Can You Sue a Doctor for Bad Surgery?
Countless Americans undergo surgical procedures every year. Some of these procedures are to correct serious health problems, such as trauma surgery to remove a bullet from a gunshot victim or extract a tumor. Other surgical procedures are voluntary for cosmetic reasons, such as rhinoplasty and “tummy tuck” procedures. Regardless of why a patient undergoes surgery, the surgical team is responsible for following the standard of care for the procedure and to perform the procedure responsibly.
When You Can Take Legal Action for Bad Surgery
If a surgeon makes a mistake during a procedure but identifies it immediately and does everything possible to fix it, the patient would have a hard time proving medical negligence on part of the surgeon, particularly if the surgeon fixed the error during the procedure and it did not result in any permanent harm. However, if the surgeon failed to meet the acceptable standard of care for the procedure and harmed the patient in any way, the injured patient would likely have grounds for a medical malpractice lawsuit.
Surgeons also have a professional responsibility to fully inform their patients of all associated risks and benefits of a procedure under informed consent laws. These laws ensure a patient can make informed decisions about his or her own healthcare. For example, if a surgical procedure carries a risk of causing a permanent disability, this could be the deciding factor for the patient. However, if the surgeon fails to notify the patient of this risk, the patient may unknowingly undergo a dangerous procedure and suffer permanent damage.
Potential claimants must also ensure they meet the appropriate statute of limitations or time limit for taking legal action for bad surgery. Every state upholds different statutes, but the statute of limitations on a medical malpractice lawsuit is usually two years from the date the malpractice occurred.
Proving Fault for Bad Surgery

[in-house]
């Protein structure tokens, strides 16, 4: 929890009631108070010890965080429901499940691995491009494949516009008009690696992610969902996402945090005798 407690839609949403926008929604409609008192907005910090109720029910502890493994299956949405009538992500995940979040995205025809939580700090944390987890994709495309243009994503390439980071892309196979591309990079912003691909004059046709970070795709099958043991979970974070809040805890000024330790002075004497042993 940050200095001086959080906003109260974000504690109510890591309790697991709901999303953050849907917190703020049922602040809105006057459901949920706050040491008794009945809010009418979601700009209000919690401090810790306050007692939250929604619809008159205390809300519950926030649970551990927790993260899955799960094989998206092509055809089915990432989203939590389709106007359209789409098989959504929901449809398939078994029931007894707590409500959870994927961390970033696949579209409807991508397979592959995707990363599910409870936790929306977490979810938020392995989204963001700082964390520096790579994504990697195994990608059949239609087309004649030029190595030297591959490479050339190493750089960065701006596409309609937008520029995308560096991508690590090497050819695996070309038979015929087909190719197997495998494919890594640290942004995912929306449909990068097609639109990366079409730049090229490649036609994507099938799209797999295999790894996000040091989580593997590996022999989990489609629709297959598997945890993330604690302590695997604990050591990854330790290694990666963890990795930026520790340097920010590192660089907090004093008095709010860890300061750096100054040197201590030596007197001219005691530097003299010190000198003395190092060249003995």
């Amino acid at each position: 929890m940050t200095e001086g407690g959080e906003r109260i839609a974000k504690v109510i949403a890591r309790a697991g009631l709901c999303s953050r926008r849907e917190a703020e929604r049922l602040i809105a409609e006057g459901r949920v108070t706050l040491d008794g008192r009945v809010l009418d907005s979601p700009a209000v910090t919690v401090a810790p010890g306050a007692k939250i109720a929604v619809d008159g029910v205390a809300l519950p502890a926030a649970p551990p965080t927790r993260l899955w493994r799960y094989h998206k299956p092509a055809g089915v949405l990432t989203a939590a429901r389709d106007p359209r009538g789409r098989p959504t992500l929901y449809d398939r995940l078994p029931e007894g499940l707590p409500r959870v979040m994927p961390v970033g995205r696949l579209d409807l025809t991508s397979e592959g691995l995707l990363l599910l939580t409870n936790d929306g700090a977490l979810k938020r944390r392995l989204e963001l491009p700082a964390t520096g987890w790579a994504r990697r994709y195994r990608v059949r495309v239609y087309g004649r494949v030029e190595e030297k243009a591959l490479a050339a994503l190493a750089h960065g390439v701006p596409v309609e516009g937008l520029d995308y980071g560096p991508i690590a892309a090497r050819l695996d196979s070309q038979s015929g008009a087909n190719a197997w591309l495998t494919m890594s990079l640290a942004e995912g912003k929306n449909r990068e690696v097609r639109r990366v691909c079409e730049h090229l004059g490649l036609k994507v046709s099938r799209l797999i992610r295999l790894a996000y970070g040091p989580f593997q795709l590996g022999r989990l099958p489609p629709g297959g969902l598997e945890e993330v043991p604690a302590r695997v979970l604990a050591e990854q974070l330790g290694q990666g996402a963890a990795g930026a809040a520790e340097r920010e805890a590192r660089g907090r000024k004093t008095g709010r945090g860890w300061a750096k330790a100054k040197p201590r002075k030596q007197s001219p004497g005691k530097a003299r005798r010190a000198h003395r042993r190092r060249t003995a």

Medical malpractice claims are essentially personal injury claims filed against medical professionals, but the process of filing a medical malpractice claim is much more complex than a typical injury claim. First of all, a medical malpractice lawsuit almost always requires a certificate of merit or affidavit of merit from the medical board with jurisdiction over the defendant. The board will review the claim to determine if the plaintiff has grounds for a medical malpractice lawsuit and grant a certificate of merit if so.
Medical malpractice plaintiffs also often require expert witness testimony to proceed with their claims. For example, if a patient plans to take legal action for damages from a botched surgery, he or she should inquire about the situation with an expert witness who has a professional background in a related area of medicine. A claim concerning negligent cancer surgery would require professional insight from an oncologist or a doctor with another cancer-related discipline.
The Standard of Care
“Standard of care” refers to the minimum level of acceptable treatment a patient should receive for a given condition. Medical professionals have a duty to adhere to the standard of care at all times except under extraordinary circumstances, such as a patient being allergic to a primary treatment or not responding to the typical treatment for his or her condition. A medical professional must have a very good reason to deviate from the standard of care.
Expert witnesses not only help support medical malpractice plaintiffs’ claims for damages, but also come into play in medical malpractice lawsuits to determine if a defendant’s conduct was acceptable under the circumstances. Essentially, the expert witness will provide the court with a professional interpretation of the events in question and offer insight as to whether the defendant’s actions were acceptable.
Ultimately, yes, you can take legal action for bad surgery, but you must have suffered some kind of measurable harm or tangible damage to proceed with the claim. You cannot take legal action for a mistake a surgeon immediately fixed, but you can file a medical malpractice lawsuit if a surgeon failed to meet the acceptable standard of care for your condition.